Educators, families, and elected leaders from Boston pleaded with state education officials on Tuesday to freeze plans for overhauling the Boston Public School system, blasting the effort’s launch amid the coronavirus pandemic as inappropriate and insensitive.
“We are literally trying to keep students fed on a daily basis,” said Boston City Councilor Lydia Edwards, chiding state officials for moving forward with business as usual amid a global health crisis. "It does smack of racism, it smacks of classism, and it smacks of being completely out of tune with what people of color and low-income individuals need in terms of education.”
The school system’s defenders made their voices heard at the monthly meeting of the state Board of Elementary and Secondary Education, which was held virtually due to the escalating health crisis that is keeping residents around the world isolated in their homes.
It was the board’s first meeting since Education Commissioner Jeffrey Riley unveiled the intervention plan and a scathing 300-page review of the state’s largest system on March 13, the same day that Boston officials announced they would be closing schools for an unprecedented six weeks to keep students and staff safe from COVID-19 infection. The closure has since been extended.
The plan has raised concerns among some educators and parents that the state might move to take over the school system or a portion of schools if standardized test scores don’t improve fast enough — an action that some advocates with ties to the business community as well as some parents were hoping for before the plan was released.
“Test scores should not be the all powerful measure by which our schools and districts are labeled as succeeding or failing,” said Jen Rose-Wood, whose children attend the Nathan Hale Elementary School in Roxbury. “These labels are inaccurate and misleading to parents and communities, and damaging to staff and students in them. The fact that state takeovers are only prescribed to high-need urban districts populated by students of color and English learners while never threatened in suburban, majority white systems also smacks of racism and discrimination against poor communities.”
“We don’t need the BPS worrying about the threat of future state intervention,” said Boston City Councilor Annissa Essaibi George.
Riley defended his efforts, emphasizing the state was intervening to provide support. He also noted that key deadlines for several initial tasks have been extended in light of the pandemic and that the plan doesn’t go into effect until the fall.
“I think there has been some kind of misunderstanding in a lot of ways from what I’m hearing,” said Riley, speaking from a conference room at state education headquarters in Malden. “This is not receivership."
The plan, which Riley billed as a partnership, is ambitious and wide-reaching, divvying up various tasks between local officials and the state.
For instance, Superintendent Brenda Cassellius must bolster high school graduation requirements, overhaul programs for students with disabilities, improve the reliability and efficiency of school buses, and boost the performance of nearly 33 schools whose test scores rate in the bottom 10 percent statewide.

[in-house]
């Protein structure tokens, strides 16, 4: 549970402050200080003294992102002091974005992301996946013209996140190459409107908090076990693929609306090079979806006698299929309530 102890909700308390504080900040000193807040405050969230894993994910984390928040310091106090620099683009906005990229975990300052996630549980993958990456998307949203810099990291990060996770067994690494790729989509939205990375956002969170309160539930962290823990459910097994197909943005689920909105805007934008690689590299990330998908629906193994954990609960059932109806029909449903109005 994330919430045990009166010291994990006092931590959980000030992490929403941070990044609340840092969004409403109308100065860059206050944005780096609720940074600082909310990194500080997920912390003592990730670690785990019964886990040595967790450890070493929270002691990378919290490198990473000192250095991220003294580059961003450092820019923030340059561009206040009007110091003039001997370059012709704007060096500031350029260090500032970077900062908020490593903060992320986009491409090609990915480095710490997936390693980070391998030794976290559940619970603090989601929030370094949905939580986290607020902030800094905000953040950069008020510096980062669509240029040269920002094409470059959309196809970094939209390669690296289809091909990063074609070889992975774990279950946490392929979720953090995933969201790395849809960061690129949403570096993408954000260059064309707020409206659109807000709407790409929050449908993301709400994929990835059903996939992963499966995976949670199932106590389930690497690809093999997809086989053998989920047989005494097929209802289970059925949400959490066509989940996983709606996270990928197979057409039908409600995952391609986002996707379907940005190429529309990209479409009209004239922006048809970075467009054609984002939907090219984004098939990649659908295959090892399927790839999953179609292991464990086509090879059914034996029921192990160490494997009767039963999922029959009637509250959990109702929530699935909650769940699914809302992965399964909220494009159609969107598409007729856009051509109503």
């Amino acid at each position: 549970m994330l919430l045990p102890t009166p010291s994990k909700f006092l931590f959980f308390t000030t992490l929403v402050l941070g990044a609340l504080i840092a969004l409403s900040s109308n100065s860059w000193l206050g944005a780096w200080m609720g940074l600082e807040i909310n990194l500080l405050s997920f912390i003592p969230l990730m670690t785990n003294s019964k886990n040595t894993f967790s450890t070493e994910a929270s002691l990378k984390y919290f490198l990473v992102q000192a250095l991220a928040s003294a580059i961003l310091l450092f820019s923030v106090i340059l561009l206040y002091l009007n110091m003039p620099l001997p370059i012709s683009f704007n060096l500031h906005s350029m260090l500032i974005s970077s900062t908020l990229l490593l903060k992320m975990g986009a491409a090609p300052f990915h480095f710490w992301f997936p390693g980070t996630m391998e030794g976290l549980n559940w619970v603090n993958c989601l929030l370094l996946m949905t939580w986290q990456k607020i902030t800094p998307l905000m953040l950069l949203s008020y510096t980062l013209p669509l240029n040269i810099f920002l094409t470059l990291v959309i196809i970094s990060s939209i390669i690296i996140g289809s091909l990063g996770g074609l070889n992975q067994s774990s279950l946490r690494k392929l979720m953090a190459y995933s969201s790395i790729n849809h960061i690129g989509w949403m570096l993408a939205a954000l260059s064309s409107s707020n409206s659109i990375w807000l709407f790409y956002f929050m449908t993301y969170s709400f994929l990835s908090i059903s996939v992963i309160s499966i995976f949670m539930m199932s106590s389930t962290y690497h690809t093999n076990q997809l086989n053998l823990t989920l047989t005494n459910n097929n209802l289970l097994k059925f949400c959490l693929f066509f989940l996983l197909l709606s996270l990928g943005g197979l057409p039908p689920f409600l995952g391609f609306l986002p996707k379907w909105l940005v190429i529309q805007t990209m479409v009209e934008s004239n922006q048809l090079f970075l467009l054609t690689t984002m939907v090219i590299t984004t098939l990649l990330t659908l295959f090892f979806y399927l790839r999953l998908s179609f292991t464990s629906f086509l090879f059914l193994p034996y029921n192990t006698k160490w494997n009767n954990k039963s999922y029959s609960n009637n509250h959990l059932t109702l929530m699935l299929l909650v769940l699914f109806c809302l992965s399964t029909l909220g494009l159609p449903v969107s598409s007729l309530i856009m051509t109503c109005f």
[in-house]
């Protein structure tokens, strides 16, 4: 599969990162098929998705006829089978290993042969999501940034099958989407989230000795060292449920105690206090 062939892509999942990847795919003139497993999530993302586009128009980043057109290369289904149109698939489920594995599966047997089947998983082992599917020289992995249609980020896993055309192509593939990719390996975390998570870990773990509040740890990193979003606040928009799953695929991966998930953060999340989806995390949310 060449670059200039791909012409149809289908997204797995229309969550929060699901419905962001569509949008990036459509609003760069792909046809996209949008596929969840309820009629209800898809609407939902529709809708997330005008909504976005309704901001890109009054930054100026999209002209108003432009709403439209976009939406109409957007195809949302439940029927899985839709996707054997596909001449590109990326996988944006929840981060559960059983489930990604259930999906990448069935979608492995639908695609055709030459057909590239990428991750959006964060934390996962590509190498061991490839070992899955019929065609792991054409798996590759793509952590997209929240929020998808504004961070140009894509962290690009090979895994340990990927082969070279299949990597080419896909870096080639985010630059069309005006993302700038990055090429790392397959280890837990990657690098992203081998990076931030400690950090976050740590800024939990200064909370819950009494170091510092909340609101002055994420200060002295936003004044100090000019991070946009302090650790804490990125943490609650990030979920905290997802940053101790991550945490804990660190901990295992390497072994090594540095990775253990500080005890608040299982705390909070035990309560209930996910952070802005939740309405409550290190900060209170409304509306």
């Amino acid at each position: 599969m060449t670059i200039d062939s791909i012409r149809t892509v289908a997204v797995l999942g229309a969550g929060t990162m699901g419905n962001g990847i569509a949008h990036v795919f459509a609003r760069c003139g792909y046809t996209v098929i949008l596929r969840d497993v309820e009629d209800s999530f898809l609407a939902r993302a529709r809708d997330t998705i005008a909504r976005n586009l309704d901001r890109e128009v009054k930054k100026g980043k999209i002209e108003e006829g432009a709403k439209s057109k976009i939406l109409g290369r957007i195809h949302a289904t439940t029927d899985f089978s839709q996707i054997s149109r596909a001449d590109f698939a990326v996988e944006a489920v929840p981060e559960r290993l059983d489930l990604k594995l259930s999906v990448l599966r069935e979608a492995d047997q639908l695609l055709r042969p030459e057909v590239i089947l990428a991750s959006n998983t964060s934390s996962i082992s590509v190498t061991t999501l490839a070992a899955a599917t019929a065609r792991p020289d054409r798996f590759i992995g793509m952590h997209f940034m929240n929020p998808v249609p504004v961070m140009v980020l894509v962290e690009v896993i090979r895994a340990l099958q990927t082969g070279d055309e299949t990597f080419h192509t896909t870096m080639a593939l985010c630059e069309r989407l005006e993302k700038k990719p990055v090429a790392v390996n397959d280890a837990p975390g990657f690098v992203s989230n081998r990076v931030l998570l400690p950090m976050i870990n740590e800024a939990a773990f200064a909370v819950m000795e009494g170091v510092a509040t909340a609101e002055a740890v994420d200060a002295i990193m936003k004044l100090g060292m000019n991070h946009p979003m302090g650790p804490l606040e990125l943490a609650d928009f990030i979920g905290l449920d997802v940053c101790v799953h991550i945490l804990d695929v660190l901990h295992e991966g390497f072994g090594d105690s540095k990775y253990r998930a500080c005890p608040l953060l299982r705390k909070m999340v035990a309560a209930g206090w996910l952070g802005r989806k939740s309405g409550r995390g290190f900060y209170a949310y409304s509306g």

The state will assist local officials with efforts to increase the diversity of its teaching force, expand outside partnerships to support student learning, help renovate student bathrooms, and elevate teaching and learning in a group of schools located in mostly in the North End, Charlestown, and East Boston.
Several speakers blamed the state for some of the school system’s failings, arguing budget cuts such as reducing librarians, nurses, and academic programs are due to a scarcity of state funding.
“Our students have been disenfranchised by the lack of state funding and in reality that is how we have arrived at this place” said Evelyn Reyes, student representative on the Boston School Committee.
“If we get the funding we need,” said City Council President Kim Janey, “I am confident that working with the new superintendent, with my colleagues on the council, our educators in the classrooms, and so many families who care about education in Boston, that we can make the necessary changes.”
Riley questioned Boston’s lack of financial resources, pointing out its per-student spending is among the highest in the state. According to state data, Boston spends more than $22,000 per student, while the School Committee last week approved a more than $1 billion budget for the next school year. But Riley said there may be an opportunity for additional state funds for Boston.
Jessica Tang, president of the Boston Teachers Union, said she doubted any state intervention beyond money would be beneficial.
“The state’s record of interventions in the BPS has been terrible, and this has created an incredible amount of anxiety for all schools involved,” she said. “More anxiety is not what any of us need. For years, our schools have lived in fear of both receivership and designation for turnaround status.”
Ana Arroyo, who taught at the Dever Elementary School in Dorchester when the state took it over several years ago, shared the pitfalls of state intervention, citing high turnover of teachers and principals, parent confusion, and sluggish academic progress.
“My heart breaks every time I hear about how the Dever has moved backwards rather than forwards," she said.